Respect your soul

Don’t keep repeating, “I’m going to do it.” Your soul knows this already. What it needs to do is to use this long walk in order to grow, to reach out as far as the horizon, to touch the sky. Obsession will not help you in the search for your goal, and will end up spoiling the pleasure of the climb. On the other hand, don’t keep repeating ‘It’s harder than I thought,’ because that will sap your inner strength.

Be prepared to go the extra mile

The distance to the top of the mountain is always greater than you think. There is bound to come a moment when what seemed close is still very far away. But since you are prepared to go still further, this should not be a problem.

Be joyful when you reach the top

Cry, clap your hands, shout out loud that you made it; let the wind (because it is always windy up there) purify your mind, cool your hot, weary feet, open your eyes, blow the dust out of your heart. What was once only a dream, a distant vision, is now part of your life. You made it, and that is good.

Make a promise

Now that you have discovered a strength you did not even know you had, tell yourself that you will use it for the rest of your days; promise yourself, too, to discover another mountain and set off on a new adventure.

Tell your story

Yes, tell your story. Be an example to others. Tell everyone that it’s possible, and then others will find the courage to climb their own mountains.

So there you have it from the man himself who has written so many books and has touched millions of lives. Now, if you’re still wondering what the next step is, I’m quoting from Nike: Just do it!

Success without succession is a failure

I recently read the document that Acumen Fund released entitled “10 Things We’ve Learned About Tackling Global Poverty,” and the one thing that really struck me to be very important was Lesson #4:

We won’t succeed in the long term without cultivating local leaders, local money, and strong local communities.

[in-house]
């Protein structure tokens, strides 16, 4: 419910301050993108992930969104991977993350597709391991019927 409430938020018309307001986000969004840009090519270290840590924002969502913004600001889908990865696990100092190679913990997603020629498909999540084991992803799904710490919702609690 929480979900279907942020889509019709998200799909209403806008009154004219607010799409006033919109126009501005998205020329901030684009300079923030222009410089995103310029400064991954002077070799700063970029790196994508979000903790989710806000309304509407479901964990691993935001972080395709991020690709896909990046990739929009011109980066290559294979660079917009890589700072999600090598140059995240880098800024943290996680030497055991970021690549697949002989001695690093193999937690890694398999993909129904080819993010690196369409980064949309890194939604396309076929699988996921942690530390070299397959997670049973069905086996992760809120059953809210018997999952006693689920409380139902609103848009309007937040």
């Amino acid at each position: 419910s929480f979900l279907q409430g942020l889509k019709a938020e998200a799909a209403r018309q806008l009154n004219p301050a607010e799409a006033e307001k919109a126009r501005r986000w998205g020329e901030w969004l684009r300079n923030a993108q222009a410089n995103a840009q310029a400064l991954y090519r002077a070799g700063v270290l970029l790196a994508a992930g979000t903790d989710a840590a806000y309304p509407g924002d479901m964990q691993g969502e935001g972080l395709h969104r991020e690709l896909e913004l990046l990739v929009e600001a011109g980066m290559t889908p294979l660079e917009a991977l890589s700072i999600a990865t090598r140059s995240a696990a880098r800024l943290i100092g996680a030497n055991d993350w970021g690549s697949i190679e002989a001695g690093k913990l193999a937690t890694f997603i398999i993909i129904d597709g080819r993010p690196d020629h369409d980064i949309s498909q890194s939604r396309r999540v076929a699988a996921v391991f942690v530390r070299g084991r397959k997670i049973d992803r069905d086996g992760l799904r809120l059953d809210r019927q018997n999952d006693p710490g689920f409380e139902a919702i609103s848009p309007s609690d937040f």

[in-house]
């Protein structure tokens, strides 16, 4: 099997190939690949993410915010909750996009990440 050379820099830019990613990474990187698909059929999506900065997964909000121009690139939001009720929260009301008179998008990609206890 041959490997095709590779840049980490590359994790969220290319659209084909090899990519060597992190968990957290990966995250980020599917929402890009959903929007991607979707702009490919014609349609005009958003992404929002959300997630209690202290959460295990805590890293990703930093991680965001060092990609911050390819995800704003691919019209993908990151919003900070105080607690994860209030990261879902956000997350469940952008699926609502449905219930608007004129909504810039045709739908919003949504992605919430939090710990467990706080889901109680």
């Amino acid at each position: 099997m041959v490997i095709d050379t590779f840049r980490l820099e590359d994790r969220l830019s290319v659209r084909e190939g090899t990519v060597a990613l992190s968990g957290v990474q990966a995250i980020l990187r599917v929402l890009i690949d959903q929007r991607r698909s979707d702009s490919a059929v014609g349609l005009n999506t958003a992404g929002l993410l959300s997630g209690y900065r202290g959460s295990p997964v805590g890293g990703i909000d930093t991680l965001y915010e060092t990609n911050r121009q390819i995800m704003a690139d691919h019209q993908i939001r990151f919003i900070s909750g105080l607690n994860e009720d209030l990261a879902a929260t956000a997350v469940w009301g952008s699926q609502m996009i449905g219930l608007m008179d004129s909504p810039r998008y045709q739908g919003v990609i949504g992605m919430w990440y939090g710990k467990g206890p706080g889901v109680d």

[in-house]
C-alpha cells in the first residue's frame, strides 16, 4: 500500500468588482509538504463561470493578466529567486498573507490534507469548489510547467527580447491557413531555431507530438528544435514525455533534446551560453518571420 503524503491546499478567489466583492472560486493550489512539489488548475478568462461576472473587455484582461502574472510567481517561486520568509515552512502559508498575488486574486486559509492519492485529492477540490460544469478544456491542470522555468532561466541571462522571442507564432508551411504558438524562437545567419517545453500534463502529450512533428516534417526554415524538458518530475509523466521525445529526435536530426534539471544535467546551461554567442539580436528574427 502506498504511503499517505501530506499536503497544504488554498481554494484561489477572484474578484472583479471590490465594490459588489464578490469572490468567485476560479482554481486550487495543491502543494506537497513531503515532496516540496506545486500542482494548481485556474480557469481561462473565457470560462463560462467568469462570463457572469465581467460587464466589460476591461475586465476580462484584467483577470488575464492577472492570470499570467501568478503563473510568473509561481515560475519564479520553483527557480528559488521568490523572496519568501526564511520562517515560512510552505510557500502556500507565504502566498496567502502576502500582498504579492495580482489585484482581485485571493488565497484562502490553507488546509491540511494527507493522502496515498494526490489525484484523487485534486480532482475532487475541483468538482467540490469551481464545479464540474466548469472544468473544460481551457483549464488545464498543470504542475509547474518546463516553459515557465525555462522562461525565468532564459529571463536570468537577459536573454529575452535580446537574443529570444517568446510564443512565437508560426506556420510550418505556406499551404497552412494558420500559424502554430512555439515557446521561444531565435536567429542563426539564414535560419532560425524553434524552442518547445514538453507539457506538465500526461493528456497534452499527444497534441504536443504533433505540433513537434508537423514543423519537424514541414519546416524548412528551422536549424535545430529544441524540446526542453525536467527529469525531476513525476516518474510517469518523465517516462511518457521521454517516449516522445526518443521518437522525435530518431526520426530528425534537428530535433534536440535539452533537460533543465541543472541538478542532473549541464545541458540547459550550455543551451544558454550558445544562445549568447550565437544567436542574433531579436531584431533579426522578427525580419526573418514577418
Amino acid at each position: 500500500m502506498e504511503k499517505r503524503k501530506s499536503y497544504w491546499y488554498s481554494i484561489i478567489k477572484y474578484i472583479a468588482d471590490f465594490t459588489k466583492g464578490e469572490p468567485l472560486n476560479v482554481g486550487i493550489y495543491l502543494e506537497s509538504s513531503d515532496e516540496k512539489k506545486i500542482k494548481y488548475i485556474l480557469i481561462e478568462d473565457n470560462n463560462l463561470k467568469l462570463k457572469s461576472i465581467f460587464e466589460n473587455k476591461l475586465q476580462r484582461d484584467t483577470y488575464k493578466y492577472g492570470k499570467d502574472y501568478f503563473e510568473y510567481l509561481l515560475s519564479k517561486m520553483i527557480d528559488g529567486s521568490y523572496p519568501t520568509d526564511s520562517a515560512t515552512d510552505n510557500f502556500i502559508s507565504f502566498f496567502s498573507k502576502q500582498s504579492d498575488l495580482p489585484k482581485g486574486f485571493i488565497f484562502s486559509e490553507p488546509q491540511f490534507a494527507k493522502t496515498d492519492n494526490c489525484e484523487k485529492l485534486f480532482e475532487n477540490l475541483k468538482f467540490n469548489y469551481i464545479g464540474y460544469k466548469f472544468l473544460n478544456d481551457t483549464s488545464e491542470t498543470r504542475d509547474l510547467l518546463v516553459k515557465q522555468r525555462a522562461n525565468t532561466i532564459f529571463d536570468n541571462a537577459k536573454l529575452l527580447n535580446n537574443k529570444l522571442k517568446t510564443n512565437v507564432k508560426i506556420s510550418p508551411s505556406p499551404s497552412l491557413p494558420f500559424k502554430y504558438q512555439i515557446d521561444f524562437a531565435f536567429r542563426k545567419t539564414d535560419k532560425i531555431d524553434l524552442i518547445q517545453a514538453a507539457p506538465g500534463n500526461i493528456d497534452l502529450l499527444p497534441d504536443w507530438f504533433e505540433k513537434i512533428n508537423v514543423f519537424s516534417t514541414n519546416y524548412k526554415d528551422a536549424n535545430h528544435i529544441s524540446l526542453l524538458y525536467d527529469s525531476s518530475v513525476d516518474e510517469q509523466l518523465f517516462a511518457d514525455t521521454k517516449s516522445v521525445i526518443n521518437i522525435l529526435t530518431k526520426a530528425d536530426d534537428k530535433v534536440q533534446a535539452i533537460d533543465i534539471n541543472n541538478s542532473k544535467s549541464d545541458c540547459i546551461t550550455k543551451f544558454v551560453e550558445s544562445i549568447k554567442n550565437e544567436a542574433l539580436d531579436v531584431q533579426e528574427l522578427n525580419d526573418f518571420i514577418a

The biggest challenge that any organization faces is sustainability. And for me (esp. for the nonprofit world), what particularly drive sustainability are three things: leadership, resources, and community involvement. Leadership not only provides the direction but also the inspiration so that members and volunteers can deliver on goals, objectives and can raise enough funds and resources to get things done.

Leadership is also about reproduction of future leaders and this is where most organizations fail – for me, the real test of sustainability is when organizations are able to attract potential leaders who can take on future challenges and also when they are able to cultivate local leaders.

In our example, a bulk of our fundraising comes from Manila, which is miles away from Zamboanga and Masbate so it is very important that there are local teams in these areas as well who can raise enough resources on their own.

Lastly, when we were starting out at the last part of 2010 and early part of 2011, Anton Lim, our Chief Dreamer, introduced the concept of sweat equity in Layag-Layag wherein he made sure that the local community we are about to help and support will also do their share in the project.  He talked to our key partners and the community leaders on the ground that the boat (and any other future boats) needs to be maintained by the community as a whole.

We also made sure that they begin helping themselves by bringing in experts who can help them improve their livelihood, access to government agencies who can help them in their healthcare needs and their access to social services, and also volunteers from other organizations who can teach them about how to clean and take care of the environment and other basic stuff.